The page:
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Self-injurious behavior in university undergraduate students
Self-injurious behavior (SIB) is a disorder that is typically associated with clinical syndromes, genetic diseases, or mental retardation. However, recent studies indicate that SIB can develop in the general population and may be more prevalent than previously reported. The purpose of this dissertation was to identify psychological, experiential and physiological correlates of SIB in university undergraduate students. Prior to formal data collection, we prescreened potential participants by collecting information on self-injurious behavior from a large number of undergraduate students enrolled in psychology classes. The prescreening revealed that 16% of the students had engaged in self-inflicted wounding at some point in their lives. Men were more likely to burn themselves whereas women preferred cutting. These findings were replicated in a second screening. Subsequent research was focused on a subset of the prescreen population. In Study 1, a questionnaire was used to gathered baseline information on mental health and life histories of undergraduates who engaged in SIB (n = 24) as well as non-injuring undergraduate controls (n = 25). The stress hormone, cortisol, was also examined by collecting saliva samples under baseline conditions and assaying for cortisol levels. Our findings revealed that undergraduates with a history of SIB had significantly more psychological problems (e.g. depression, anxiety, emotional problems, and traumatic experiences) than controls. Preliminary evidence suggested that cortisol level might be a significant predictor of SIB status. In Study 2, a similar questionnaire was administered to 91 undergraduate participants as phase I of the study. In phase 2, a subset of undergraduates was exposed to a modified Trier Stress Test (i.e. public speaking and mental arithmetic tasks) to examine the stress response system. Questionnaire results from Study 2 confirmed our previous findings. Participants who engaged in SIB were significantly more depressed and anxious, and had experienced more emotional problems, and traumatic experiences than controls. However, SIB status was unrelated to baseline cortisol, and there were no group differences in reaction to the stress test. These findings indicate that self-injurious behavior is present at significant levels in college students and is strongly associated with psychological problems. ^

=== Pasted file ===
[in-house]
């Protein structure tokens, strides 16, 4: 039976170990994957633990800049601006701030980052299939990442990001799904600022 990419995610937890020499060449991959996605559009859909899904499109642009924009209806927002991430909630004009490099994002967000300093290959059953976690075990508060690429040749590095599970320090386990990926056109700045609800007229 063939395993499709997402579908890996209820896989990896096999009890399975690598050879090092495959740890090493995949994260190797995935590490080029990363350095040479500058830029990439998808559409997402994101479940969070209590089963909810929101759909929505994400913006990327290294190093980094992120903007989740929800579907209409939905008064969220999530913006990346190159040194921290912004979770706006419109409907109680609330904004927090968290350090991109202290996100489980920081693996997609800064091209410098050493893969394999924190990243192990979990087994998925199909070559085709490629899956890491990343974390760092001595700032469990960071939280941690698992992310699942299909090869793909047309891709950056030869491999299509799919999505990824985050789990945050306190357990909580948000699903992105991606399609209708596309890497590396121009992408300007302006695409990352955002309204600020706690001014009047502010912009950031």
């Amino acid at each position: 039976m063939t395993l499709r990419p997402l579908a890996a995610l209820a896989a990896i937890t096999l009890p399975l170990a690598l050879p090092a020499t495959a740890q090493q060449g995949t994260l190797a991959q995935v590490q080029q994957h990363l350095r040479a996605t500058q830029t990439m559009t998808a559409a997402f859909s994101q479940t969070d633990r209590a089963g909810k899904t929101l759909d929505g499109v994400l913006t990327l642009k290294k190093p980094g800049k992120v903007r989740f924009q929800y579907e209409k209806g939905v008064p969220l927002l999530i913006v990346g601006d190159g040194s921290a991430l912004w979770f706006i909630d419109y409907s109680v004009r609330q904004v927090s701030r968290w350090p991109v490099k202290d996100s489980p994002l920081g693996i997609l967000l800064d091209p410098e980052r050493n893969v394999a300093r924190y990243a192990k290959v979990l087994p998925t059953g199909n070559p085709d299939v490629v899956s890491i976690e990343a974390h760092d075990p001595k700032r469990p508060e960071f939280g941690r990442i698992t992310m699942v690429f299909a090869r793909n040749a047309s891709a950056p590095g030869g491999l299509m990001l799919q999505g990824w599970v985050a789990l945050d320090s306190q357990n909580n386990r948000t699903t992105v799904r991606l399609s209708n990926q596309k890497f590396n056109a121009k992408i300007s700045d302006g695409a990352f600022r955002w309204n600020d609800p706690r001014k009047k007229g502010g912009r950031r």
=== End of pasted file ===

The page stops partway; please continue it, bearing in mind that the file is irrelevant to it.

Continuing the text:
Psychology, Psychobiology|Psychology, Clinical
Alyssa Rulf Fountain,
"Self-injurious behavior in university undergraduate students"
(January 1, 2001).
Electronic Doctoral Dissertations for UMass Amherst.